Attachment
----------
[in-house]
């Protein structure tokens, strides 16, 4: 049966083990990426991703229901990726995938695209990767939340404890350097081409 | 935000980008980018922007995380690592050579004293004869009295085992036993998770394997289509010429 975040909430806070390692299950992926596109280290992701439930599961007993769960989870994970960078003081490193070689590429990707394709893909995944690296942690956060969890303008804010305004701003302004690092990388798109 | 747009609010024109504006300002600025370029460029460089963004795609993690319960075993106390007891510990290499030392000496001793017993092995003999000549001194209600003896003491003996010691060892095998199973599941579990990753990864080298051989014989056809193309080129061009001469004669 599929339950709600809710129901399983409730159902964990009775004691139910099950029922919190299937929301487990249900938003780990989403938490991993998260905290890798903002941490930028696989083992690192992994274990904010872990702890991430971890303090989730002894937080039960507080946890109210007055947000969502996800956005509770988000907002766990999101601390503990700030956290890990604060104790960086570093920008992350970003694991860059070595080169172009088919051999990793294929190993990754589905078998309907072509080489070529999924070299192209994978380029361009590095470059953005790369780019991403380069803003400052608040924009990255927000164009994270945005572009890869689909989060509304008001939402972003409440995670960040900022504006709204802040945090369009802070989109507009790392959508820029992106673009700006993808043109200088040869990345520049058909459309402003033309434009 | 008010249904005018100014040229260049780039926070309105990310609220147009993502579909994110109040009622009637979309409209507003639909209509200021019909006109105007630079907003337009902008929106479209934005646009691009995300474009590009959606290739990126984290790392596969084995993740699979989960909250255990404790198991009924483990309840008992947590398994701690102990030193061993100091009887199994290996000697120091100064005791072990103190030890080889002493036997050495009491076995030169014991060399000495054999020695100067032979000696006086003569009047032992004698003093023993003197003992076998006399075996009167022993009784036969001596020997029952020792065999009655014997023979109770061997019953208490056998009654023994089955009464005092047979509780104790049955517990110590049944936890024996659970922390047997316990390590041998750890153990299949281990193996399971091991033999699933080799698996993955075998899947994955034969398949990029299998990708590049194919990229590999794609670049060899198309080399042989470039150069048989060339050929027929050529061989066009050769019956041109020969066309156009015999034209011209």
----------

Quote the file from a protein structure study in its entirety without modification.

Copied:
[in-house]
């Protein structure tokens, strides 16, 4: 049966083990990426991703229901990726995938695209990767939340404890350097081409 | 935000980008980018922007995380690592050579004293004869009295085992036993998770394997289509010429 975040909430806070390692299950992926596109280290992701439930599961007993769960989870994970960078003081490193070689590429990707394709893909995944690296942690956060969890303008804010305004701003302004690092990388798109 | 747009609010024109504006300002600025370029460029460089963004795609993690319960075993106390007891510990290499030392000496001793017993092995003999000549001194209600003896003491003996010691060892095998199973599941579990990753990864080298051989014989056809193309080129061009001469004669 599929339950709600809710129901399983409730159902964990009775004691139910099950029922919190299937929301487990249900938003780990989403938490991993998260905290890798903002941490930028696989083992690192992994274990904010872990702890991430971890303090989730002894937080039960507080946890109210007055947000969502996800956005509770988000907002766990999101601390503990700030956290890990604060104790960086570093920008992350970003694991860059070595080169172009088919051999990793294929190993990754589905078998309907072509080489070529999924070299192209994978380029361009590095470059953005790369780019991403380069803003400052608040924009990255927000164009994270945005572009890869689909989060509304008001939402972003409440995670960040900022504006709204802040945090369009802070989109507009790392959508820029992106673009700006993808043109200088040869990345520049058909459309402003033309434009 | 008010249904005018100014040229260049780039926070309105990310609220147009993502579909994110109040009622009637979309409209507003639909209509200021019909006109105007630079907003337009902008929106479209934005646009691009995300474009590009959606290739990126984290790392596969084995993740699979989960909250255990404790198991009924483990309840008992947590398994701690102990030193061993100091009887199994290996000697120091100064005791072990103190030890080889002493036997050495009491076995030169014991060399000495054999020695100067032979000696006086003569009047032992004698003093023993003197003992076998006399075996009167022993009784036969001596020997029952020792065999009655014997023979109770061997019953208490056998009654023994089955009464005092047979509780104790049955517990110590049944936890024996659970922390047997316990390590041998750890153990299949281990193996399971091991033999699933080799698996993955075998899947994955034969398949990029299998990708590049194919990229590999794609670049060899198309080399042989470039150069048989060339050929027929050529061989066009050769019956041109020969066309156009015999034209011209």